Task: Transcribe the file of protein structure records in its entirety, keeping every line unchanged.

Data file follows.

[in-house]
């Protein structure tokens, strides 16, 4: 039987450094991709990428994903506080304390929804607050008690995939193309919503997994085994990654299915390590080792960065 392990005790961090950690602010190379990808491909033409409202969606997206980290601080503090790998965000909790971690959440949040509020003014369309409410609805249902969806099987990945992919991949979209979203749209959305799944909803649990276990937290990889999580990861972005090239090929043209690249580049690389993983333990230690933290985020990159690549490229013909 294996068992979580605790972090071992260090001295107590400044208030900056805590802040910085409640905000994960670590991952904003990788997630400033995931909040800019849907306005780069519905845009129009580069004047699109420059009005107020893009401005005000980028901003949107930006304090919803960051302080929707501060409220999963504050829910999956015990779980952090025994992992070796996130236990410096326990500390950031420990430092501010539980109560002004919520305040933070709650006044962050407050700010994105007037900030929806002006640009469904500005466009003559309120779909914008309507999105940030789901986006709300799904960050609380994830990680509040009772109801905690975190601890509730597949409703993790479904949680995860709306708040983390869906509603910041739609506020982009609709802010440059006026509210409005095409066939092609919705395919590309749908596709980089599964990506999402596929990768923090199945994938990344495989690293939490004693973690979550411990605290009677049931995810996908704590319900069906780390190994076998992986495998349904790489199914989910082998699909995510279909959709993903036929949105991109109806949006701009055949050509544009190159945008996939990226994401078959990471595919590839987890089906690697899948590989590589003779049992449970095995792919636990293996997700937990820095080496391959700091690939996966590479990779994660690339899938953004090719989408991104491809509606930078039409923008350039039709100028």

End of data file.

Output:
[in-house]
């Protein structure tokens, strides 16, 4: 039987450094991709990428994903506080304390929804607050008690995939193309919503997994085994990654299915390590080792960065 392990005790961090950690602010190379990808491909033409409202969606997206980290601080503090790998965000909790971690959440949040509020003014369309409410609805249902969806099987990945992919991949979209979203749209959305799944909803649990276990937290990889999580990861972005090239090929043209690249580049690389993983333990230690933290985020990159690549490229013909 294996068992979580605790972090071992260090001295107590400044208030900056805590802040910085409640905000994960670590991952904003990788997630400033995931909040800019849907306005780069519905845009129009580069004047699109420059009005107020893009401005005000980028901003949107930006304090919803960051302080929707501060409220999963504050829910999956015990779980952090025994992992070796996130236990410096326990500390950031420990430092501010539980109560002004919520305040933070709650006044962050407050700010994105007037900030929806002006640009469904500005466009003559309120779909914008309507999105940030789901986006709300799904960050609380994830990680509040009772109801905690975190601890509730597949409703993790479904949680995860709306708040983390869906509603910041739609506020982009609709802010440059006026509210409005095409066939092609919705395919590309749908596709980089599964990506999402596929990768923090199945994938990344495989690293939490004693973690979550411990605290009677049931995810996908704590319900069906780390190994076998992986495998349904790489199914989910082998699909995510279909959709993903036929949105991109109806949006701009055949050509544009190159945008996939990226994401078959990471595919590839987890089906690697899948590989590589003779049992449970095995792919636990293996997700937990820095080496391959700091690939996966590479990779994660690339899938953004090719989408991104491809509606930078039409923008350039039709100028």